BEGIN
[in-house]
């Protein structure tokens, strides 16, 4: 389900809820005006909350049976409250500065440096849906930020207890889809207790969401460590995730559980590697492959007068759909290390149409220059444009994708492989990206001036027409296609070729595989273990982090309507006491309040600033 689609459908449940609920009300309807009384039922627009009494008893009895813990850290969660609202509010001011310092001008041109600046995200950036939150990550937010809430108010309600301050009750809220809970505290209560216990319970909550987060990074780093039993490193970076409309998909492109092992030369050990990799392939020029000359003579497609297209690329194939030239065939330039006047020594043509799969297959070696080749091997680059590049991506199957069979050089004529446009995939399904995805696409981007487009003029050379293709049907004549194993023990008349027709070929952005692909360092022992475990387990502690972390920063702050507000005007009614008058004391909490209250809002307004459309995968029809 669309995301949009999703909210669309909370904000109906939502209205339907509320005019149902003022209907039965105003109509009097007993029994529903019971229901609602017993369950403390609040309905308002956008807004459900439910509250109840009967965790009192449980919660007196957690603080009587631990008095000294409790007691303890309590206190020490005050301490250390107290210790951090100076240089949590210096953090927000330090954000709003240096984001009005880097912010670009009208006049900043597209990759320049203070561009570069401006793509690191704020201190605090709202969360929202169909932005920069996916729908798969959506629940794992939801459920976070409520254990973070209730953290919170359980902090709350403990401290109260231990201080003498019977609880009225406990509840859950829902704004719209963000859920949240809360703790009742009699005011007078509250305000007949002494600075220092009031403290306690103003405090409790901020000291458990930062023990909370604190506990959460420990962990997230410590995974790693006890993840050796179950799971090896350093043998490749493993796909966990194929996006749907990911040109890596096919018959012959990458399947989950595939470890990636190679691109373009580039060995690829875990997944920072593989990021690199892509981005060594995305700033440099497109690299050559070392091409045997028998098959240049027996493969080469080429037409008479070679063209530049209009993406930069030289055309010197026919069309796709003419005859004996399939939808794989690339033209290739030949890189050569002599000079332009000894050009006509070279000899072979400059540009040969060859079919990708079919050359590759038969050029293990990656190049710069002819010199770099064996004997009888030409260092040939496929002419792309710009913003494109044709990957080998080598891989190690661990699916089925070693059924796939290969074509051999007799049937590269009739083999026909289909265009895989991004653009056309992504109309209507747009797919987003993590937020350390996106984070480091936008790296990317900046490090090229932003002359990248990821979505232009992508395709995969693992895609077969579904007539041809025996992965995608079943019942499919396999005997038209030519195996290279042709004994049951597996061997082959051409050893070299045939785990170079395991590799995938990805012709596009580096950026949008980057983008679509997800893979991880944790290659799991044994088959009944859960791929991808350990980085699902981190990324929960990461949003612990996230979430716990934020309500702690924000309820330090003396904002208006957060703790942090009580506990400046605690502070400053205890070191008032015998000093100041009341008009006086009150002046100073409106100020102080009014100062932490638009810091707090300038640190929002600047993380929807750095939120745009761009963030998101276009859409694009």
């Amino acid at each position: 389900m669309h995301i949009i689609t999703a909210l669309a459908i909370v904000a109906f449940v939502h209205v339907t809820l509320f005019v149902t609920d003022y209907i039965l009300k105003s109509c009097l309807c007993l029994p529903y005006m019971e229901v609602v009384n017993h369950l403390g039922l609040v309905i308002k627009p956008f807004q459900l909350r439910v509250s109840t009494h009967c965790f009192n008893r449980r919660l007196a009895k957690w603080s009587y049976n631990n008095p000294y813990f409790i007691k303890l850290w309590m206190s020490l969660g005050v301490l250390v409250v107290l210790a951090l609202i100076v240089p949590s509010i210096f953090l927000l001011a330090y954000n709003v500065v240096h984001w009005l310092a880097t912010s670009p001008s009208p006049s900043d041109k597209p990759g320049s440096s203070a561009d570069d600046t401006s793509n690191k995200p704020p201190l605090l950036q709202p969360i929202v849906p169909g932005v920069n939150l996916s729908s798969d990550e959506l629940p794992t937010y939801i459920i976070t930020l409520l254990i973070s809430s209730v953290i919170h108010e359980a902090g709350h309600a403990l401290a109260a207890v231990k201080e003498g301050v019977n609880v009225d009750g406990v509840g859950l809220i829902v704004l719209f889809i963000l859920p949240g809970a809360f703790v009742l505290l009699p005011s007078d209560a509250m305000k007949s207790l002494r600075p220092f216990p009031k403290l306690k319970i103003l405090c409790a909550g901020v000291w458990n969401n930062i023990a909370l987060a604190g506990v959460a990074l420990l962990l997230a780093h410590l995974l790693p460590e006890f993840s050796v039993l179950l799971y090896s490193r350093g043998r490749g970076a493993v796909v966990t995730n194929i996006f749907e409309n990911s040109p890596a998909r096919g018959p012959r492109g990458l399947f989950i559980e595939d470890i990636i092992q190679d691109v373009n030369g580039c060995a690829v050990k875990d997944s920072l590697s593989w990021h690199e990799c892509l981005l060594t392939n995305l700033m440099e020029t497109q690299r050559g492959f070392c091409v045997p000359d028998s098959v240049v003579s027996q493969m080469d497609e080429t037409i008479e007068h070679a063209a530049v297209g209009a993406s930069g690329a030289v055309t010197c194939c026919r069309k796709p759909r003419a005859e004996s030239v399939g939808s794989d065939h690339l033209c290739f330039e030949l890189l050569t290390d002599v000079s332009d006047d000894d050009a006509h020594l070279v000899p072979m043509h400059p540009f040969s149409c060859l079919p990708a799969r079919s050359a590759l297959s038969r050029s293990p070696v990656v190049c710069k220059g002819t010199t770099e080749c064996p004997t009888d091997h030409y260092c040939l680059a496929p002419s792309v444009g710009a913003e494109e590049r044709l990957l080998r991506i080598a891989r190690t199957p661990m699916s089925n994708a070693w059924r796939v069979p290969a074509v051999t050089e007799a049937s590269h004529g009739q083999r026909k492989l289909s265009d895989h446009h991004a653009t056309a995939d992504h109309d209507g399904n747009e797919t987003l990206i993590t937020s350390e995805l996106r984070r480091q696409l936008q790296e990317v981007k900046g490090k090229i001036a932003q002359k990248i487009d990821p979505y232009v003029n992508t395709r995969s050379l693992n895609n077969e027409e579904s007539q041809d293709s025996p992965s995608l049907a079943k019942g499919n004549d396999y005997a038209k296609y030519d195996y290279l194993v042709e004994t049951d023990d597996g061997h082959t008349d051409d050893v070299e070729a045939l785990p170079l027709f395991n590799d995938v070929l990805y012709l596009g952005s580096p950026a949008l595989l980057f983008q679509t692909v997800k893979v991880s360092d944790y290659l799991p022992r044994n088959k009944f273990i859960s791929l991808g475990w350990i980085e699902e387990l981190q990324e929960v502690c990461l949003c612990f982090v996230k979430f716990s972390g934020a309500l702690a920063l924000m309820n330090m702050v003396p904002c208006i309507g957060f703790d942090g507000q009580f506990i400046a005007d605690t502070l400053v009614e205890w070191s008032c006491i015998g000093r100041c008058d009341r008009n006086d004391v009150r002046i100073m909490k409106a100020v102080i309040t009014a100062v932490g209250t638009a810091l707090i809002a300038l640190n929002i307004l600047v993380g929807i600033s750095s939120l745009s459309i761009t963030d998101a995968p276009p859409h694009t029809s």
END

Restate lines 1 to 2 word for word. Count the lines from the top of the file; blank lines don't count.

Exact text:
[in-house]
């Protein structure tokens, strides 16, 4: 389900809820005006909350049976409250500065440096849906930020207890889809207790969401460590995730559980590697492959007068759909290390149409220059444009994708492989990206001036027409296609070729595989273990982090309507006491309040600033 689609459908449940609920009300309807009384039922627009009494008893009895813990850290969660609202509010001011310092001008041109600046995200950036939150990550937010809430108010309600301050009750809220809970505290209560216990319970909550987060990074780093039993490193970076409309998909492109092992030369050990990799392939020029000359003579497609297209690329194939030239065939330039006047020594043509799969297959070696080749091997680059590049991506199957069979050089004529446009995939399904995805696409981007487009003029050379293709049907004549194993023990008349027709070929952005692909360092022992475990387990502690972390920063702050507000005007009614008058004391909490209250809002307004459309995968029809 669309995301949009999703909210669309909370904000109906939502209205339907509320005019149902003022209907039965105003109509009097007993029994529903019971229901609602017993369950403390609040309905308002956008807004459900439910509250109840009967965790009192449980919660007196957690603080009587631990008095000294409790007691303890309590206190020490005050301490250390107290210790951090100076240089949590210096953090927000330090954000709003240096984001009005880097912010670009009208006049900043597209990759320049203070561009570069401006793509690191704020201190605090709202969360929202169909932005920069996916729908798969959506629940794992939801459920976070409520254990973070209730953290919170359980902090709350403990401290109260231990201080003498019977609880009225406990509840859950829902704004719209963000859920949240809360703790009742009699005011007078509250305000007949002494600075220092009031403290306690103003405090409790901020000291458990930062023990909370604190506990959460420990962990997230410590995974790693006890993840050796179950799971090896350093043998490749493993796909966990194929996006749907990911040109890596096919018959012959990458399947989950595939470890990636190679691109373009580039060995690829875990997944920072593989990021690199892509981005060594995305700033440099497109690299050559070392091409045997028998098959240049027996493969080469080429037409008479070679063209530049209009993406930069030289055309010197026919069309796709003419005859004996399939939808794989690339033209290739030949890189050569002599000079332009000894050009006509070279000899072979400059540009040969060859079919990708079919050359590759038969050029293990990656190049710069002819010199770099064996004997009888030409260092040939496929002419792309710009913003494109044709990957080998080598891989190690661990699916089925070693059924796939290969074509051999007799049937590269009739083999026909289909265009895989991004653009056309992504109309209507747009797919987003993590937020350390996106984070480091936008790296990317900046490090090229932003002359990248990821979505232009992508395709995969693992895609077969579904007539041809025996992965995608079943019942499919396999005997038209030519195996290279042709004994049951597996061997082959051409050893070299045939785990170079395991590799995938990805012709596009580096950026949008980057983008679509997800893979991880944790290659799991044994088959009944859960791929991808350990980085699902981190990324929960990461949003612990996230979430716990934020309500702690924000309820330090003396904002208006957060703790942090009580506990400046605690502070400053205890070191008032015998000093100041009341008009006086009150002046100073409106100020102080009014100062932490638009810091707090300038640190929002600047993380929807750095939120745009761009963030998101276009859409694009």